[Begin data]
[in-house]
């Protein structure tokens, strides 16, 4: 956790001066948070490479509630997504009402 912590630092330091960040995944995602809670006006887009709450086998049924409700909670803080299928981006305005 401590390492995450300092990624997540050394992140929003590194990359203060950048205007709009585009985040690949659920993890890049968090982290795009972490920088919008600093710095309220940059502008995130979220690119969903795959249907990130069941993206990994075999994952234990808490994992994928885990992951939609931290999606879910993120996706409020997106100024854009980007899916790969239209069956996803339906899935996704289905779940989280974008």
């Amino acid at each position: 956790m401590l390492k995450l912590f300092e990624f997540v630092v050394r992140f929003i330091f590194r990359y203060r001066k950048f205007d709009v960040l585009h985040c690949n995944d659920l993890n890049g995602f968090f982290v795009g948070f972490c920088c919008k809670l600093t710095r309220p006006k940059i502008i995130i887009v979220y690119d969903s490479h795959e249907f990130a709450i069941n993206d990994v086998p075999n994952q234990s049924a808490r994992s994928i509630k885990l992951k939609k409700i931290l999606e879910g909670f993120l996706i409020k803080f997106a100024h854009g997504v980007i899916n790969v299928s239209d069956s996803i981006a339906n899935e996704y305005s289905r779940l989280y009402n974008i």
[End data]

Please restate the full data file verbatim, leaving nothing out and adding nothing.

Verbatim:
[in-house]
């Protein structure tokens, strides 16, 4: 956790001066948070490479509630997504009402 912590630092330091960040995944995602809670006006887009709450086998049924409700909670803080299928981006305005 401590390492995450300092990624997540050394992140929003590194990359203060950048205007709009585009985040690949659920993890890049968090982290795009972490920088919008600093710095309220940059502008995130979220690119969903795959249907990130069941993206990994075999994952234990808490994992994928885990992951939609931290999606879910993120996706409020997106100024854009980007899916790969239209069956996803339906899935996704289905779940989280974008």
């Amino acid at each position: 956790m401590l390492k995450l912590f300092e990624f997540v630092v050394r992140f929003i330091f590194r990359y203060r001066k950048f205007d709009v960040l585009h985040c690949n995944d659920l993890n890049g995602f968090f982290v795009g948070f972490c920088c919008k809670l600093t710095r309220p006006k940059i502008i995130i887009v979220y690119d969903s490479h795959e249907f990130a709450i069941n993206d990994v086998p075999n994952q234990s049924a808490r994992s994928i509630k885990l992951k939609k409700i931290l999606e879910g909670f993120l996706i409020k803080f997106a100024h854009g997504v980007i899916n790969v299928s239209d069956s996803i981006a339906n899935e996704y305005s289905r779940l989280y009402n974008i």